Personal Update 201611 | 6 November 2016 | Sunday
I hope you’re doing well. Thanks for taking a moment to read my latest update. As you’ll notice, this month’s newsletter is going out at the beginning of the month rather than the end of the month.
On the home page, I now have three big buttons for the primary reasons people are contacting me: tech support, website design, and tiny houses. That way, when people land on my site they can quickly get to what they are wanting.
I really like the Karuna theme because it allows for full-width pages without a right column or left column with widgets. The entire page can be filled with the content of an article, photos, or embedded videos. With the Twenty Fourteen theme, and others, the content of a page is typically limited to a relatively narrow column of text, even when the right and left columns are removed. I like the clean presentation that allows a reader to focus on the writing without distractions.
No More Weekends, Just ‘Weekly Beginnings’
The idea of the weekend is embedded in our culture and is particularly significant for those working a normal Monday through Friday work week. The rationale is that we put in our work efforts during the week, and get a brief respite on Saturday and Sunday to unwind. Although for many people, the weekends are a time to catch up on everything at home you didn’t get done during the week.
Years ago, I embraced the idea of Saturday being the first day of the week rather than the last. That may seem like an inconsequential shift, but given the day’s significance in many religions and cultures, it can actually be a big change. According to some traditions, Saturday is a very significant day of rest. The world is said to have been created in 6 days, “and on the seventh day G-d rested.” There’s a lesson in that. Get your work done, and then rest.
So, in contrast to what popular culture would tell us, I began to think of the weekend as a day of restful preparation for the week ahead. Instead of collapsing on the weekend, and trying to decompress from a busy week, I began to think of Saturday morning as a brand new beginning of a new week.
The calendar on my computer shows the week beginning with Saturday and Sunday. My iPhone, iPad, and other devices also have the week beginning with Saturday as the first day.
This change in thinking is important to me because I like the idea of being forward thinking and beginning from a place of peace and rest before working. This isn’t a matter of putting rest before work, but of putting thought and reflection before work — creating a time of renewal and planning. It’s like starting the day with meditation and exercise, before trying to take on any big projects.
What happens when you make this mind shift is that you plan your weekend as a time of preparation for the week to come, rather than cleanup from the week that just was. You begin to think of things you can do, preventative and proactive things, for the week ahead. This is part of the reason for me wanting to send my newsletter out at the beginning of the month rather than the end of the month.
This mindset is part of a broader philosophy of living for one’s ‘future self.’
Don’t Live in the Past, Don’t Live in the Present, Live in the Future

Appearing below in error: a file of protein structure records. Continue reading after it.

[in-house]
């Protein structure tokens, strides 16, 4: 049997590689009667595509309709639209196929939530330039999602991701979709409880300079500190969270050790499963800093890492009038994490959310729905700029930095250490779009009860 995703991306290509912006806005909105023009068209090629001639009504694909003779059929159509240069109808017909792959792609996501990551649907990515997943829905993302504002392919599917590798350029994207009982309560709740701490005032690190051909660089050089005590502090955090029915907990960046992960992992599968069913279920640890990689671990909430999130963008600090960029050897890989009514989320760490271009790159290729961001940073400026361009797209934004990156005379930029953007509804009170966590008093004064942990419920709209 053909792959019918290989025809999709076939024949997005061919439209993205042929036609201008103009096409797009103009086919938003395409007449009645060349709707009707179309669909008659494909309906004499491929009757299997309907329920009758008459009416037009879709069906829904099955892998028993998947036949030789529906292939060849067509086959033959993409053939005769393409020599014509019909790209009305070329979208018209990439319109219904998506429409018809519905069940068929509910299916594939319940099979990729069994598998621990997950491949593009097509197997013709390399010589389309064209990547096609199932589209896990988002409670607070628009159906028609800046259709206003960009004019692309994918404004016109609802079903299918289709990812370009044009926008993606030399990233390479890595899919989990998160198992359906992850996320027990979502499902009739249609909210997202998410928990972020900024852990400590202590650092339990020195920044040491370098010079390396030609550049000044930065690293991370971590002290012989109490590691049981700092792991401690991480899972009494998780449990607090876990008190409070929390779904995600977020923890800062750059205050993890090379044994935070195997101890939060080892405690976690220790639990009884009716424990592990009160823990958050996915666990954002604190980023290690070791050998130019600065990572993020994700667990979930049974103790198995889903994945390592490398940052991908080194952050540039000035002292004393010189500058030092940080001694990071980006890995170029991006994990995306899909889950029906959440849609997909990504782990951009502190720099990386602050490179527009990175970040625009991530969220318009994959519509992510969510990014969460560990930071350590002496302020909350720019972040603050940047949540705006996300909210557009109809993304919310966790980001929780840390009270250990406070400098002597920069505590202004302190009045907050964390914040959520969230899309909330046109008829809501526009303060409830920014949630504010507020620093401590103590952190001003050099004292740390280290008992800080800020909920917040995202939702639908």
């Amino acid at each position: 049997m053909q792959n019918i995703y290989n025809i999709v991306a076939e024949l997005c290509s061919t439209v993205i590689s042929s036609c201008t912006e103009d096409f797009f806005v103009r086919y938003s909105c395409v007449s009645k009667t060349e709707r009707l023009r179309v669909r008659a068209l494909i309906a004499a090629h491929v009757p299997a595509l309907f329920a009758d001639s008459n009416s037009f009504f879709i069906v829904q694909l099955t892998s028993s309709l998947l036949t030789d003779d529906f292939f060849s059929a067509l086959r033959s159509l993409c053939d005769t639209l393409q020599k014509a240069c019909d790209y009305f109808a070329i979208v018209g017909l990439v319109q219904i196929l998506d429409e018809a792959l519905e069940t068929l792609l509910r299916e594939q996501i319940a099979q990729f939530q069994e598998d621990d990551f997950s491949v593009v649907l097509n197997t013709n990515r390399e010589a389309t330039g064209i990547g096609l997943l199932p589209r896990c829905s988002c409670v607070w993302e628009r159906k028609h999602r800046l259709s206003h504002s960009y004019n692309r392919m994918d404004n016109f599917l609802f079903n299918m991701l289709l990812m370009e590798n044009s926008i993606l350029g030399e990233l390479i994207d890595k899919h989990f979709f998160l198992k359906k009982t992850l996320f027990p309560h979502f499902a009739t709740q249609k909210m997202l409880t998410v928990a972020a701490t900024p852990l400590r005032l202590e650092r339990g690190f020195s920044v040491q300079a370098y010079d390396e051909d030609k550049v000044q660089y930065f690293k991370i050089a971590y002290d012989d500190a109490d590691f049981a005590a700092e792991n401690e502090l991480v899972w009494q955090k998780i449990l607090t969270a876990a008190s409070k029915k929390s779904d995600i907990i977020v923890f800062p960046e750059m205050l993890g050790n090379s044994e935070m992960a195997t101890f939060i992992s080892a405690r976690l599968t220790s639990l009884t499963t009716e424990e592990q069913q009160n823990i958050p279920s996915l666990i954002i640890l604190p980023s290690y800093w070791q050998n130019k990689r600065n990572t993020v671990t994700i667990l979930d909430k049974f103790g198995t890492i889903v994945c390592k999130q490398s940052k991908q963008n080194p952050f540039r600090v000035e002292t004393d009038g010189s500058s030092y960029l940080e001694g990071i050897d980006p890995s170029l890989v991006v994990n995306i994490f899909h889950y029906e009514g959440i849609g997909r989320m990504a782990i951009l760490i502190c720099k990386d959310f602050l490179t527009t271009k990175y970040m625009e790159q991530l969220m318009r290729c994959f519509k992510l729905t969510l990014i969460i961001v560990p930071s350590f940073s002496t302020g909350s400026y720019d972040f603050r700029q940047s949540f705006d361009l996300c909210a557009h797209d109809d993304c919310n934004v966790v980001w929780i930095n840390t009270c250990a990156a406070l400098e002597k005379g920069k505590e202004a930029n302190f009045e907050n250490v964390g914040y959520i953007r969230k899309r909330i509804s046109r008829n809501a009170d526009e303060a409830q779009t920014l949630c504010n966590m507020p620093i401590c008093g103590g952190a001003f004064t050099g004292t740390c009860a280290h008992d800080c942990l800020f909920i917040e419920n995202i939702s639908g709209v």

A popular theme in self realization books is to emphasize the importance of living in the present. People regret the past, yet there’s nothing they can do to change it. They fear for the future, yet it’s a fear of things that haven’t happened. So, if we live in the present moment, which is all we really have, then, presumably we can be at peace and not miss the good things in our life.
Here’s the problem with that kind of thinking. Taken too far, it causes people not to give sufficient planning to the future. It causes people not to reflect on the past, and think about what they could do differently to improve the future.
In reality, we really should live simultaneously in the past, present, and future. Yet, the most important of these is the future.
Think about it. If you focus most of your thoughts and actions around what you can do right now, to make your life better in the future, then you will perpetually be walking into a tomorrow that is better than it might otherwise have been because you prepared for it today.
Here are some examples:
- Exercise. Some exercise is enjoyable in the moment, but sometimes we’re just doing it because we know we should. During those times when it’s uninteresting, it’s an example of choosing to sacrifice in the moment so your future self can be more healthy.
- Food. Have you even denied yourself some culinary treat because of the calories? That’s a decision to forgo some delicious experience in the moment, so your future self isn’t growing in size at an alarming rate.
- Savings. Have you ever decided not to buy something you wanted, so you could save up for a rainy day? That’s telling your present self to give up something for your future self.
- Time. There are a lot of ways we can spend time that serves no purpose in the present, but serves a future need. Setting out clothes at night for the next day is an example. If you take vitamins, consider having those ready to go the night before.
Imagine going through a day with a full-time assistant helping you out. Someone who would have everything prepared for you ahead of time before you need it. You can be your own assistant by doing things ahead of time that are helpful when you need them. That’s the principle behind living in the future.
Many thanks to all of you who keep in touch and provide support for the work I do.
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Origins. For those of you who are new to these monthly personal updates, they began about 16 years ago out of a desire to share from my personal life about topics of lifeways (faith), health, career, finances, relationships, effective living, and activism. This is based on the life map presented on the Resources For Life website.